Adding a piece of nightcrawler, a live minnow, or even a leech to lures like jigs, spoons, and spinners is a great way to increase your catch rate, especially when fishing for more particular feeders, like walleye. In fact, many walleye anglers almost exclusively tip their lures with bait because they know how incredibly effective it can be.
“Unless I’m throwing a minnow profile jerk bait or a soft plastic, I always tip my lures with bait,” Minnesota walleye guide Wil Neururer told MeatEater. “Though the different baits I use will change from time of year to time of year. I’ll tip my jigs with minnows and then in the beginning of June, I’ll start using leeches, and then once you get into late summer when the big mayfly hatch is coming and there’s a lot of food in the water, I’ll start using nightcrawlers. It also works great for trolling. During midsummer, it’s pretty common for fishermen to tip the back trailer hook of their crankbaits with half a nightcrawler. It works well on different lakes when there are a lot of bugs in the system and walleye really stack up on mud flats. In fact, it’s never a bad idea to try anytime you’re out trolling crankbaits for walleye to tip your lures with bait. When you have winds or clouds or it's cool, minnows are king but any other time I go with nightcrawlers.”
Though it’s considered a cardinal sin, fly anglers can tip their flies with bait as well. On cold days when trout aren’t eating nymphs very well, tipping the hooks with a small mealworm or a piece of nightcrawler can really make a difference. Steelhead anglers on the Great Lakes looking to catch a few extra fish can use bare hooks on their fly rods, either tipped with salmon eggs or egg sacs. During the depth of winter when the water is freezing, using real eggs can make all the difference between spending a long, cold fruitless day on the river or spending your day wrestling with some hot chrome.
This move may get you nothing but a punch in the face by a fellow angler. The San Juan Shuffle is the act of kicking up silt and mud on the bottom and then drifting your nymphs along in the cloud. A practice that originated on the San Juan River in New Mexico, it is believed that the shuffling kicks up nymphs, worms, and other food from the bottom and causes trout to move in and feed in the drifting mud.
Shuffling works on almost any trout stream with a lot of traffic. The fish become accustomed to boats and rafts hitting and turning over rocks and anglers kicking up the bottom as they cross the river, and thanks to their lateral lines, the fish feel the disturbances and will actually move in below any areas they feel consistent disturbances.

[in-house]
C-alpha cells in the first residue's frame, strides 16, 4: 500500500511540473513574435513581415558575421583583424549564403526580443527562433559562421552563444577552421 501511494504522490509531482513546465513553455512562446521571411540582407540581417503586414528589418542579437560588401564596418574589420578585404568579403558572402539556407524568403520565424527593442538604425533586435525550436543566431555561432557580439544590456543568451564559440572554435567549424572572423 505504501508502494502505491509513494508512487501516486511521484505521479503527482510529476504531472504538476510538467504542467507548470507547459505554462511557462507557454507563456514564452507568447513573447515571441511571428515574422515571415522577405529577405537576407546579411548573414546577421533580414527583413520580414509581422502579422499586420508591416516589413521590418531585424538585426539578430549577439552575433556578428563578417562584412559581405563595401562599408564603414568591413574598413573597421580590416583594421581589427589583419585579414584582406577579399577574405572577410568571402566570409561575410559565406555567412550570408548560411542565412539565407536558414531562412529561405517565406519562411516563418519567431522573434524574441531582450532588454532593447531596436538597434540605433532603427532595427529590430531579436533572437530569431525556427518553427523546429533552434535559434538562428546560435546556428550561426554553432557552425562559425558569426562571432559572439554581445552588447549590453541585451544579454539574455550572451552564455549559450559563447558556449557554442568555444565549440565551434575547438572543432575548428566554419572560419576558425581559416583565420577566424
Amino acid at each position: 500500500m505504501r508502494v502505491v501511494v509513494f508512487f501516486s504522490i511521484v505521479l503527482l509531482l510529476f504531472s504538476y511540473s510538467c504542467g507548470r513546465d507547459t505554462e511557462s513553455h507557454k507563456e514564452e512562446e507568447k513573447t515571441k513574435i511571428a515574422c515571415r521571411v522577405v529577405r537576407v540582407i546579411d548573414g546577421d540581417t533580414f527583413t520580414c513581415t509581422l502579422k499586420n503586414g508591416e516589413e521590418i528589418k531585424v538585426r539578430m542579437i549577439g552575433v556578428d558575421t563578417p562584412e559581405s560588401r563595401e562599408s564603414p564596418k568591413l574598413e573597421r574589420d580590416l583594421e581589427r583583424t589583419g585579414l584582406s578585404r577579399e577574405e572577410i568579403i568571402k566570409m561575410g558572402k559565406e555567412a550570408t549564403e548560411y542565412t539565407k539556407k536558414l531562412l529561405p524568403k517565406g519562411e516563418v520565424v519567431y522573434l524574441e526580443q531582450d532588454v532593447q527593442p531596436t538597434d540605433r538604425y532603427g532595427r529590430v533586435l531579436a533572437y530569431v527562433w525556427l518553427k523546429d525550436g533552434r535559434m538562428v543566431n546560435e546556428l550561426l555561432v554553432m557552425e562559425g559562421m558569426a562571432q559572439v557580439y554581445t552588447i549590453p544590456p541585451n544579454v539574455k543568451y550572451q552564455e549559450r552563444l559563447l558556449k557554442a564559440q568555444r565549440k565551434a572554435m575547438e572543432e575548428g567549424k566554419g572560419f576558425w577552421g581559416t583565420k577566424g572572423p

Shuffling is commonly done with a fishing partner, with one angler actually doing the Shuffle and the other fishing just downstream of their dancing buddy. The angler doing the shuffling moves systematically across the shallow water, kicking up rocks, mud, and sand, while the second angler casts and drifts their nymphs in the water below the shuffler’s feet.
So why would you get punched just for doing some intentionally sloppy stepping? Repeatedly doing the shuffle in the same spot can be extremely harmful to the structure of the river bottom and the invertebrates and other organisms that live there. There is also a chance that an angler could Shuffle over spawning beds, potentially killing thousands of fish with a few heavy steps. While The San Juan Shuffle has not been made illegal, one could argue that it is technically chumming the water, which, as previously mentioned, is illegal in quite a few states. Regardless of the legality, it is an act largely considered unethical by the fly fishing community.
Most of these “fishing hacks” are considered to be dirty in many angling circles, which when you look at it, is understandable. After all, being sporting and challenging yourself on the water is a huge part of angling. On the other side of the argument, the whole reason we go fishing is to catch fish. As long as you’re not dynamiting the fishing hole and you’re obeying your local laws, you should be able to do anything on the water that doesn’t hurt your angling morals.
So, whether you’re a purist fly angler desperate for a tug or a weekend warrior looking to bring home a few extra fish for the freezer, having a few tricks up your sleeve is always a good thing. Like life hacks, fishing hacks aren’t going to completely change the game, they’re simply little things you can do to make your time on the water a little more fun, and in the end isn’t that what fishing is all about?